Editor's Note: The following is an excerpt from Episode 2 of City Surveillance Watch, a limited podcast series from Smart Cities Dive. Follow along with the audio below, beginning at 40:45.
The Kansas City, MO Police Department (KCPD) has used license plate readers since 2010, installing them in locations throughout the city and on police vehicles.
Like other law enforcement agencies, they publicize when tech investments pay off by helping to solve crime. KCPD detectives even made a video discussing how surveillance camera footage was used in conjunction with data from the city’s license plate readers to identify a 2019 murder suspect.
It’s worth noting that video touting the police department’s tech use was produced for the Police Foundation of Kansas City — a nonprofit that helps the Kansas City Missouri Police Department purchase technology. The foundation has provided drones to KCPD, along with other tech like video analytics software and license plate readers. The foundation’s website lists sponsors including local bank and real estate firms and other charities.
Police foundations across the country help law enforcement pay for a variety of surveillance tech including drones, which are becoming common tools for aerial surveillance. Take Chula Vista, CA: The police department there in 2019 praised the Chula Vista Police Foundation for purchasing two new drones to add to its collection.
The department’s website says they use drones as first responders to document crime and accident scenes, search for missing or wanted persons, or to evaluate fires or damage after major incidents or natural disasters.
But it’s worth checking out where the Chula Vista Police Foundation’s money comes from. The foundation’s sponsors page lists a handful of local real estate companies, local dental and medical healthcare providers — that sort of thing.
But you’ll also find some of the biggest names in surveillance tech.
Motorola is listed in the foundation’s Lieutenant’s Circle. Companies including Axon – which makes tasers, cameras and drones, and Verizon – which provides video surveillance technologies and 5G connectivity services – they’re in the Chula Vista Police Foundation’s Captain’s Circle of sponsors.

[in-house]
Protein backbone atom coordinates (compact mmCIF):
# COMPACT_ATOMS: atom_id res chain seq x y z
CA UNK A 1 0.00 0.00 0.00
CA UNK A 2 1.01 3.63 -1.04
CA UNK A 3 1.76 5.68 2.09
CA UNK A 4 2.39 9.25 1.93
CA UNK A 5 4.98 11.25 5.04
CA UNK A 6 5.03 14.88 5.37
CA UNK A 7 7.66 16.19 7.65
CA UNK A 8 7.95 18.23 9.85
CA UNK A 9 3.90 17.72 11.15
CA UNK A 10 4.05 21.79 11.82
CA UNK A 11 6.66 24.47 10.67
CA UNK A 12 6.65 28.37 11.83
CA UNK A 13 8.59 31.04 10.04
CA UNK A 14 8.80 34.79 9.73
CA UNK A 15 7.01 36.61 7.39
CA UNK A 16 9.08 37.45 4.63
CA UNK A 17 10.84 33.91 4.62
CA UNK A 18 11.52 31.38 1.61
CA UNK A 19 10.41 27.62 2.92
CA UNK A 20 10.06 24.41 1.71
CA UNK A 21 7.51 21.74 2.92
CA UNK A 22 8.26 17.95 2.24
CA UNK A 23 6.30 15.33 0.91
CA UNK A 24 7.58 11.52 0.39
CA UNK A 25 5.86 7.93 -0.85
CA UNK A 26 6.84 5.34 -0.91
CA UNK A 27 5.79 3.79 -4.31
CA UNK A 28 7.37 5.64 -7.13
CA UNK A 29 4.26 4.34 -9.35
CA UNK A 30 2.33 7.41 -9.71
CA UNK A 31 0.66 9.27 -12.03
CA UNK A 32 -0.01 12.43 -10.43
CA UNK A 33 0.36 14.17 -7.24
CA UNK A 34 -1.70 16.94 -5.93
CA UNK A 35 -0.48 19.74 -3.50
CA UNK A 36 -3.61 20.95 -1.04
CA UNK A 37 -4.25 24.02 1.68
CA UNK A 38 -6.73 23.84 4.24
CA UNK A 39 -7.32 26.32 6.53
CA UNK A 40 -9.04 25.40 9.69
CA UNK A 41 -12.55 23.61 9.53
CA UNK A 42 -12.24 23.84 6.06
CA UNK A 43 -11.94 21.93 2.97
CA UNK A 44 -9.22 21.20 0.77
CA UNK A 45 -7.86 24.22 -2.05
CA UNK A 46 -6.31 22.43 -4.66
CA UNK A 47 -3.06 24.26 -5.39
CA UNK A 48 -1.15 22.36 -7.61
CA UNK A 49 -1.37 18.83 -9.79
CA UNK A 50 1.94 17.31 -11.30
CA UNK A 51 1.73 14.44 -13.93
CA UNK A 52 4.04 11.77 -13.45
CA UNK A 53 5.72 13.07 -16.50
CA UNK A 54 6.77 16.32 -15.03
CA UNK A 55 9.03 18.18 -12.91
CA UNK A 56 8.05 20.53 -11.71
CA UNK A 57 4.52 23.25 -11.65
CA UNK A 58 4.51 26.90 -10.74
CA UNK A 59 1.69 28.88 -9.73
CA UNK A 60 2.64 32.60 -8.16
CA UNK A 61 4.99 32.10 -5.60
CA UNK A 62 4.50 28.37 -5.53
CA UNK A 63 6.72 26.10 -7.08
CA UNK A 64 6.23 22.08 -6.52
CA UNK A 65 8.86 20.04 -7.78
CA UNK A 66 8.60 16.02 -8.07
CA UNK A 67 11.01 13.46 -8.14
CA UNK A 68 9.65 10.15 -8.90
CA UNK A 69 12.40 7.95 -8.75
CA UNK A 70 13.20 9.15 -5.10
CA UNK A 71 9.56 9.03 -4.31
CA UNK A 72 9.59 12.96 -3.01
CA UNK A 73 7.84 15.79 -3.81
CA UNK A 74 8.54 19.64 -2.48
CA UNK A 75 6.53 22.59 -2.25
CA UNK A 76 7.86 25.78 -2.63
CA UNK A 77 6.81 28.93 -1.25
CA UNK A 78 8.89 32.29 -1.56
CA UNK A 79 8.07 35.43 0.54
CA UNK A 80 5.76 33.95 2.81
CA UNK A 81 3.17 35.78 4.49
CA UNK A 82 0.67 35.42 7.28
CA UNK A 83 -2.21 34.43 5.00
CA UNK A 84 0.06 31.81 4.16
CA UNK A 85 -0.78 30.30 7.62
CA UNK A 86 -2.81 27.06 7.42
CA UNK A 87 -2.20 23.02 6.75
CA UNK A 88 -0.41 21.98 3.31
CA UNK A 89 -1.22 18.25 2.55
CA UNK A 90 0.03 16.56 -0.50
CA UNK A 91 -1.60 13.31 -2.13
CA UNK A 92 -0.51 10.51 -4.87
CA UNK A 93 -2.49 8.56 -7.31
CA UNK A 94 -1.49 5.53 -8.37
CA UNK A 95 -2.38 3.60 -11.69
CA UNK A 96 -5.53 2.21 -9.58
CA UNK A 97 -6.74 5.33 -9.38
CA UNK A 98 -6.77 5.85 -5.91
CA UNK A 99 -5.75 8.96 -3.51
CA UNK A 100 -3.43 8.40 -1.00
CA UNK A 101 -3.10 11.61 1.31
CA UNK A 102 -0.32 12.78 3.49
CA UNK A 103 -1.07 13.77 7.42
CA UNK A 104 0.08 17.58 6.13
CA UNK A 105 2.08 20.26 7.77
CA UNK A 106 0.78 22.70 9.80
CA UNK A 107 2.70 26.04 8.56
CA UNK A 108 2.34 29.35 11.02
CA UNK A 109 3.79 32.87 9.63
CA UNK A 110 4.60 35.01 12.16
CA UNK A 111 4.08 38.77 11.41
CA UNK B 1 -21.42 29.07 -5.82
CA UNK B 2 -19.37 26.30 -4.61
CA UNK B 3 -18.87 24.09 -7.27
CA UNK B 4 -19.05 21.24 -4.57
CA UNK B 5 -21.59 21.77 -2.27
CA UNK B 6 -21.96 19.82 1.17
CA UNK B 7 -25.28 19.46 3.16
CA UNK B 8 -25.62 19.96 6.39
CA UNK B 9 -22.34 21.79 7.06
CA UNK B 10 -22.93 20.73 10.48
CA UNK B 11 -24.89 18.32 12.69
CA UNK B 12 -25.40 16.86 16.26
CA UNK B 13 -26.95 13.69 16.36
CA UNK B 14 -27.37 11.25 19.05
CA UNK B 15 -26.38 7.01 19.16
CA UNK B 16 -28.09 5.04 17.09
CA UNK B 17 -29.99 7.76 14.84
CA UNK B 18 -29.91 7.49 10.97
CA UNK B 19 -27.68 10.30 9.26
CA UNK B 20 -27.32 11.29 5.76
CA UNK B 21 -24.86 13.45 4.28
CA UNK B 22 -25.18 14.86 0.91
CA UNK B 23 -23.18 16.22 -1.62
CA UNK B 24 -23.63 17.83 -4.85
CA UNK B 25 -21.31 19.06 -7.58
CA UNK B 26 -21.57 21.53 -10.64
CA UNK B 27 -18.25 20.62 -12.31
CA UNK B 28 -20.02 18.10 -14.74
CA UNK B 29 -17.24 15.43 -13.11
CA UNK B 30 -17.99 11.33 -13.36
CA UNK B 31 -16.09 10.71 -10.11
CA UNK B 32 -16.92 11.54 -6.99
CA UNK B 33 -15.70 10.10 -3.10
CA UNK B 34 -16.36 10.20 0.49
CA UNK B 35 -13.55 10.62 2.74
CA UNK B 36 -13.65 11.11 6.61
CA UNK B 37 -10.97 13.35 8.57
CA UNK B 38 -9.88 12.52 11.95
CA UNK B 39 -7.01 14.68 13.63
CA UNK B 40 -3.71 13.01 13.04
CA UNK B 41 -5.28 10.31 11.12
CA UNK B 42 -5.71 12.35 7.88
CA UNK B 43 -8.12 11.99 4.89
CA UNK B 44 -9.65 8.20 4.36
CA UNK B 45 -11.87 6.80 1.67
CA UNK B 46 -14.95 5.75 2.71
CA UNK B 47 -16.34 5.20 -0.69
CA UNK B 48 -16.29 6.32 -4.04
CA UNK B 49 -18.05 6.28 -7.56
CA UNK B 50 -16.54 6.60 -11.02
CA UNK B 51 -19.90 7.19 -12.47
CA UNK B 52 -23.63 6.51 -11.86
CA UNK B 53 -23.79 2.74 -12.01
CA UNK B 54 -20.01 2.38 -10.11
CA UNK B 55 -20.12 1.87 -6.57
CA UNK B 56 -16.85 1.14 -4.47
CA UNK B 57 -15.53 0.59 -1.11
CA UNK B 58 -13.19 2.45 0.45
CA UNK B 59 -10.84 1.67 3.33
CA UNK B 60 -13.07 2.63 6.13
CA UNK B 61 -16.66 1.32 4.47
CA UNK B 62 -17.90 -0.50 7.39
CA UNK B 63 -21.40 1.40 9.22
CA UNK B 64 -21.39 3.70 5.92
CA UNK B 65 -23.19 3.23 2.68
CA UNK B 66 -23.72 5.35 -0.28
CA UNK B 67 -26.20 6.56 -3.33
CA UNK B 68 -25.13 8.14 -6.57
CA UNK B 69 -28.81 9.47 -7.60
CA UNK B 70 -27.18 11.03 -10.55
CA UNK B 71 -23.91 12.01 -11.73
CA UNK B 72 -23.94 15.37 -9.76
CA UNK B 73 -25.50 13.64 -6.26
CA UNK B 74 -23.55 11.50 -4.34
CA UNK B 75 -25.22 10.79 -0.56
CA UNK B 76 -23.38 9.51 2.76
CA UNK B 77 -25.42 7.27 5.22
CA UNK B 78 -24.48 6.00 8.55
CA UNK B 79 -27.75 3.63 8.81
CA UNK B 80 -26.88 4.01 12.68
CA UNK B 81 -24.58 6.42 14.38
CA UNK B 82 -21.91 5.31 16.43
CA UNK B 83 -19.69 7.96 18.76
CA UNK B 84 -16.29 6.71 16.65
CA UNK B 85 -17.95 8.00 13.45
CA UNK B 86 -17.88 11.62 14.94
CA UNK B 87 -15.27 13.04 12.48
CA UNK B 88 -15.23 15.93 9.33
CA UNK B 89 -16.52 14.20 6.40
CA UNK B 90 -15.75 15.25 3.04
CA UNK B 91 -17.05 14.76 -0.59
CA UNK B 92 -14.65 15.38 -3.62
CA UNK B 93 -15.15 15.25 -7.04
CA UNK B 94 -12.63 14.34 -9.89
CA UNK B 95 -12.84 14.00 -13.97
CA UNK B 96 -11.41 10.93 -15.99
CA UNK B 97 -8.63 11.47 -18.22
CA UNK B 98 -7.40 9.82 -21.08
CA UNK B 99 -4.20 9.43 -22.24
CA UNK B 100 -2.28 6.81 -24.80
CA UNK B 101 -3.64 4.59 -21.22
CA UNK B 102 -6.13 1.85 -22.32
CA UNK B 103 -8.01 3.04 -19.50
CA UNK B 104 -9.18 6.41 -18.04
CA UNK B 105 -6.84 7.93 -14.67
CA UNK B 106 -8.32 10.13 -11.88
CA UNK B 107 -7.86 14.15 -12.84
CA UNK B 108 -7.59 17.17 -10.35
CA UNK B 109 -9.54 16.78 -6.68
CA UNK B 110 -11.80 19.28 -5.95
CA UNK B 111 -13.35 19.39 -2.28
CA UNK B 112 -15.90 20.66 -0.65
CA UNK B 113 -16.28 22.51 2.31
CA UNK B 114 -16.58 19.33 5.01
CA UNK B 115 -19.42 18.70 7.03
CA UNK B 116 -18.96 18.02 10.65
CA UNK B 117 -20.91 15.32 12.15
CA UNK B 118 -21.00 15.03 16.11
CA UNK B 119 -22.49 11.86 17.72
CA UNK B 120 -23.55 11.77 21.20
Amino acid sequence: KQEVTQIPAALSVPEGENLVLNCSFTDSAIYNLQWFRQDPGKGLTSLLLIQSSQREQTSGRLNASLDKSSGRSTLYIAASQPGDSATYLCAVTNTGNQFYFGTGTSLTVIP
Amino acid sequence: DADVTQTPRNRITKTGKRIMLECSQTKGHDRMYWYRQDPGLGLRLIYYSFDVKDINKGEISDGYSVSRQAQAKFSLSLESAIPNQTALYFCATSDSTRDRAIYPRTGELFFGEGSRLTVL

You might think of this as another way for surveillance tech firms to promote their products in the law enforcement industry, and even help buy their products. These companies support police foundations across the U.S.
According to the investigative nonprofit, Little Sis, Amazon, Microsoft and Motorola partner and donate to the Seattle Police Foundation. Motorola also donates to police foundations in Washington, DC, Chicago and Detroit. Verizon has supported foundations in Chicago and New York.
So, yeah — private dollars are seeding surveillance tech all over the country.
Let’s head to San Francisco, where there’s another growing privately-funded camera network. This one is supported through funding from a tech entrepreneur named Chris Larsen. He’s spent millions of dollars to buy high-definition cameras stationed throughout the city, along with the equipment used to monitor those cameras.
And there’s no affiliation with local law enforcement in this case. Larsen told the New York Times in July that the “winning formula” for trust between the community and law enforcement is complete community-wide camera coverage controlled by citizens.
But the public safety surveillance tech trend lies in public-private partnerships. And companies like Motorola – which supplies tech for that San Francisco project and for the Real Time Crime Center in New Orleans – they see opportunity in that public-private trend.
Motorola in July introduced a video security and analytics technology suite designed specifically for public-private partnership programs. It includes new license plate recognition camera tech that can link up into police monitoring centers through the cloud.
The company did not respond to multiple requests to comment for the City Surveillance Watch podcast.
Motorola could be making a smart bet. Whether we’re talking about programs funded by police foundations that benefit corporate interests, or funded by local businesses picking up the tech tab, we could see more privately-funded anti-crime tech interventions like Project Green Light in Detroit, Safecam in New Orleans, or rogue efforts like what’s happening in San Francisco.
Think about it: city coffers have run dry amid the pandemic. Meanwhile, residents are pushing for cities to defund the police. It’s worth pondering whether these forces will inspire more public-private partnerships or privately funded tech to fill in the gaps where there’s no longer government funding or resources.
If that happens, some argue these private approaches will push tech decision-making that was once subject to government accountability and oversight further into the shadows — where they are not always subject to legislation or policy crafted by and voted on by elected officials; where they aren’t always subject to technology impact reviews or community comment periods; and where they are not always subject to standard government oversight, transparency and accountability.